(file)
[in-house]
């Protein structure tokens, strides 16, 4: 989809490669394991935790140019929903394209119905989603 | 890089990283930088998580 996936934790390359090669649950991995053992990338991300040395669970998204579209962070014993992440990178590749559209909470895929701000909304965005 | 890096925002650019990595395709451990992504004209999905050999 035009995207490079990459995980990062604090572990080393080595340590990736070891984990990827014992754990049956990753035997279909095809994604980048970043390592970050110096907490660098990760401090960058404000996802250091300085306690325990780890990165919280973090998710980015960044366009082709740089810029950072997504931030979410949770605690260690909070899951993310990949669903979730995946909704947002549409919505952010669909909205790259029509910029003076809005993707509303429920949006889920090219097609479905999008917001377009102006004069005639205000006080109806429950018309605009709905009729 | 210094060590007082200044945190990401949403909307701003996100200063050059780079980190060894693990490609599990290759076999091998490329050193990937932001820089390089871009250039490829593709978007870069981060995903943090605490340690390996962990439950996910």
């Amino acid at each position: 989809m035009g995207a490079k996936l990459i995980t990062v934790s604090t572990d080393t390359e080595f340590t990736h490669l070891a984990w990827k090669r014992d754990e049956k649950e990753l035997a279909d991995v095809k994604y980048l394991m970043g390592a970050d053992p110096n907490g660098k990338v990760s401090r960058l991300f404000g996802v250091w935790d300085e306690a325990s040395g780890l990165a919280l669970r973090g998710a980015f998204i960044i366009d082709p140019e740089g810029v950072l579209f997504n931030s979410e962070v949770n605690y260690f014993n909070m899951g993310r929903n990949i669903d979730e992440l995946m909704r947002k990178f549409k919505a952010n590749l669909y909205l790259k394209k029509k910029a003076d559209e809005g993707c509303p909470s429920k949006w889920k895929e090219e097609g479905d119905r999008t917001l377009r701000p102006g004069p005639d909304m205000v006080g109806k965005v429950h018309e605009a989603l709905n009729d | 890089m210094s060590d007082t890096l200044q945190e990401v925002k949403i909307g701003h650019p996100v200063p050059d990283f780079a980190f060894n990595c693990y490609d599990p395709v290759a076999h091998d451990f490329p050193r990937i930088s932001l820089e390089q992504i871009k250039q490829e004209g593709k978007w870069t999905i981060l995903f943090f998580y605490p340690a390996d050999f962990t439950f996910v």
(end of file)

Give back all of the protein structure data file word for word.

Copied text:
[in-house]
């Protein structure tokens, strides 16, 4: 989809490669394991935790140019929903394209119905989603 | 890089990283930088998580 996936934790390359090669649950991995053992990338991300040395669970998204579209962070014993992440990178590749559209909470895929701000909304965005 | 890096925002650019990595395709451990992504004209999905050999 035009995207490079990459995980990062604090572990080393080595340590990736070891984990990827014992754990049956990753035997279909095809994604980048970043390592970050110096907490660098990760401090960058404000996802250091300085306690325990780890990165919280973090998710980015960044366009082709740089810029950072997504931030979410949770605690260690909070899951993310990949669903979730995946909704947002549409919505952010669909909205790259029509910029003076809005993707509303429920949006889920090219097609479905999008917001377009102006004069005639205000006080109806429950018309605009709905009729 | 210094060590007082200044945190990401949403909307701003996100200063050059780079980190060894693990490609599990290759076999091998490329050193990937932001820089390089871009250039490829593709978007870069981060995903943090605490340690390996962990439950996910």
């Amino acid at each position: 989809m035009g995207a490079k996936l990459i995980t990062v934790s604090t572990d080393t390359e080595f340590t990736h490669l070891a984990w990827k090669r014992d754990e049956k649950e990753l035997a279909d991995v095809k994604y980048l394991m970043g390592a970050d053992p110096n907490g660098k990338v990760s401090r960058l991300f404000g996802v250091w935790d300085e306690a325990s040395g780890l990165a919280l669970r973090g998710a980015f998204i960044i366009d082709p140019e740089g810029v950072l579209f997504n931030s979410e962070v949770n605690y260690f014993n909070m899951g993310r929903n990949i669903d979730e992440l995946m909704r947002k990178f549409k919505a952010n590749l669909y909205l790259k394209k029509k910029a003076d559209e809005g993707c509303p909470s429920k949006w889920k895929e090219e097609g479905d119905r999008t917001l377009r701000p102006g004069p005639d909304m205000v006080g109806k965005v429950h018309e605009a989603l709905n009729d | 890089m210094s060590d007082t890096l200044q945190e990401v925002k949403i909307g701003h650019p996100v200063p050059d990283f780079a980190f060894n990595c693990y490609d599990p395709v290759a076999h091998d451990f490329p050193r990937i930088s932001l820089e390089q992504i871009k250039q490829e004209g593709k978007w870069t999905i981060l995903f943090f998580y605490p340690a390996d050999f962990t439950f996910v």